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Author`s books
About the authorBooksGeorgi Markov`s casePiccadilly fileThe archives of the SSSContacts
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He was paid well...

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He underwent special training...

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He was presented with medals...

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He was sent to London...

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The Double Life of Agent Piccadilly. The file of the only agent suspected of the murder of the writer, Georgi Markov and the key archive of the First Main Directorate of the SSS

Contents E-mail

Chapter 10

Offensive against the dissidents
This chapter traces changes in Moscow’s policies towards dissidents after Helsinki and how this was reflected in the decisions of the regime in Bulgaria.
Part 1: The New Fear
In March 1977 a meeting of the secretariats of the communist parties took place. The Soviet representatives submitted an extraordinary matter for discussion on the agenda: a motion to censure the growing movements of dissidents. The decision was supported by all representatives.
Part 2: Treachery in Paris
In the summer of 1977, Vladimir Kostov, a Bulgarian intelligence officer who had worked in Paris under the cover of a correspondent for Bulgaria television, betrayed the Bulgarian regime. Together with his family he requested political asylum due to the complete Sovietisation of Bulgaria. His treachery was to become one of the biggest espionage failures of the Zhivkov regime. The Politburo took a secret decision to declare war on the “hostile” émigrés and dissidents. Bulgarian State Security was given carte blanche to deal with the most well-known of the emgres.
Part 3: The Final Taboo
In the autumn of 1977 Radio “Free Europe” began to broadcast Georgi Markov’s reports about his meetings with Todor Zhivkov. Markov thus committed the greated taboo in communist Bulgaria – to talk openly against the first party secretary. Markov constructed the most objective image of Zhivkov. He revealed his brutal interference in culture, criticized him for corruption and his policy of complete dependency of Bulgarian on the USSR. The regime’s reaction was swift.
Part 4: Help from Moscow
At this time the KGB received a request from Zhivkov through the Interior Minister, Gen Dimitar Stoyanov, to assistance in the liquidation of Markov. The chairman of the KGB, Iuri Andropov, decided to offer only technical assistance for the operation. A group of Soviet toxin specialists went to Sofia.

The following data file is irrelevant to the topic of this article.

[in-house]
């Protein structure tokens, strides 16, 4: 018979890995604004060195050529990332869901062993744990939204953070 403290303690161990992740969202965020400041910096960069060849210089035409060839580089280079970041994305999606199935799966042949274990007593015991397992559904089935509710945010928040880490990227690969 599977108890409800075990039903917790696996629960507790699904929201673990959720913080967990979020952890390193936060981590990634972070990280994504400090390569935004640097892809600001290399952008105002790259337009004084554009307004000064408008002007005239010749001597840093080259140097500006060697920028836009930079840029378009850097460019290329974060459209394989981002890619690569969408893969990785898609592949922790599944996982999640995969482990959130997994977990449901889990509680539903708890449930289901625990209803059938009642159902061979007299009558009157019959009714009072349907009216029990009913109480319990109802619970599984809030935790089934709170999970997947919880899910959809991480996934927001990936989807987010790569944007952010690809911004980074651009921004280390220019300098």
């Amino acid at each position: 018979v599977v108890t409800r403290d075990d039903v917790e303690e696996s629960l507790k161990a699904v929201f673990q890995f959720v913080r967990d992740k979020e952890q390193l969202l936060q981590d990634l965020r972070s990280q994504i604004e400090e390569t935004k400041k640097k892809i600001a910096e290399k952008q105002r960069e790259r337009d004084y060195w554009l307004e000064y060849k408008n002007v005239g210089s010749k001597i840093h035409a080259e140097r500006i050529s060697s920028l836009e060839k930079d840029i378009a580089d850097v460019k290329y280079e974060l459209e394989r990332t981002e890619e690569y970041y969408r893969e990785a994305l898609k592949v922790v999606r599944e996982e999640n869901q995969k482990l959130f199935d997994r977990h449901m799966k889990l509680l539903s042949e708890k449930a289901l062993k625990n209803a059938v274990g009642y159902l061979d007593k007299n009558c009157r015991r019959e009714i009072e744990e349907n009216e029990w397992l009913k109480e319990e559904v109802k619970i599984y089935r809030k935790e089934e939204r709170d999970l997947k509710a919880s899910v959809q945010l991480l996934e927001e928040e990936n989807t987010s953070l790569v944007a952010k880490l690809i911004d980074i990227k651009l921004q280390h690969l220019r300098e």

Part 5: Diplomatic Ultimatum
While Free Europe was broadcasting reports of the meetings between Markov and Zhivkov, John Cloake, the British Ambassador, was summoned to the Ministry of Foreign Affairs in Sofia. He was given an ultimatum to stop Georgi Markov slandering the head of state. It was declared that if this continued, “we would take our own steps”.

Chapter 11

Death at 1.5 millimeters
This chapter describes the entire operation conducted by Bulgarian intelligence on the liquidation of Georgi Markov and the three attempts to poison Markov in Germany, Sardinia and the final assassination on Waterloo bridge. The factual sequence of events used the Scotland Yard report on the incidents and the evidence of a number of British doctors and experts who confirmed the use of ricin and discovered the pellet.

Chapter 12

After the 11th September
This chapter traces all the events in the UK and Bulgaria after the murder of Georgi Markov, diplomatic meetings in the Bulgarian Ministry of Foreign Affairs, political reactions in London and Sofia, as well as the discovery of an identical pellet in the back of Vladimir Kostov in Paris. It describes the operations conducted by British investigators within various circles of Bulgarian émigrés by deliberately creating conflicts amongst the émigrés. It traces the secret decrees signed by Todor Zhivkov to reward agents involved in the Markov assassination, including the directors of the KGB later to be indicated by Gen Oleg Kalugin. The BSS closed their files on Georgi Markov and in the documents indicated their motives for doing so, they noted that he had been killed in London in September 1978. (This document was discovered in 2000 in the archive of the Ministry of the Interior.

Chapter 13

The End of Zhivkov and the Purge in the Secret Archives
This chapter traces the Markov case after the collapse of the Zhivkov regime in November 1989 and all attempts in Bulgaria to destroy traces of the crime and the destruction of the Georgi Markov files.
Zhivkov was removed from his post after a decision made in Moscow. The BCP went into panic mode to save itself after the collapse of the Eastern bloc. State Security began to destroy all traces of the regime’s crimes. One of these was the murder of Georgi Markov.
While the inexperienced opposition were trying to provoke early elections the Ministry of the Interior and the Intelligence Services had begun a secret operation to destroy the files and other documents which would compromise the communist regime.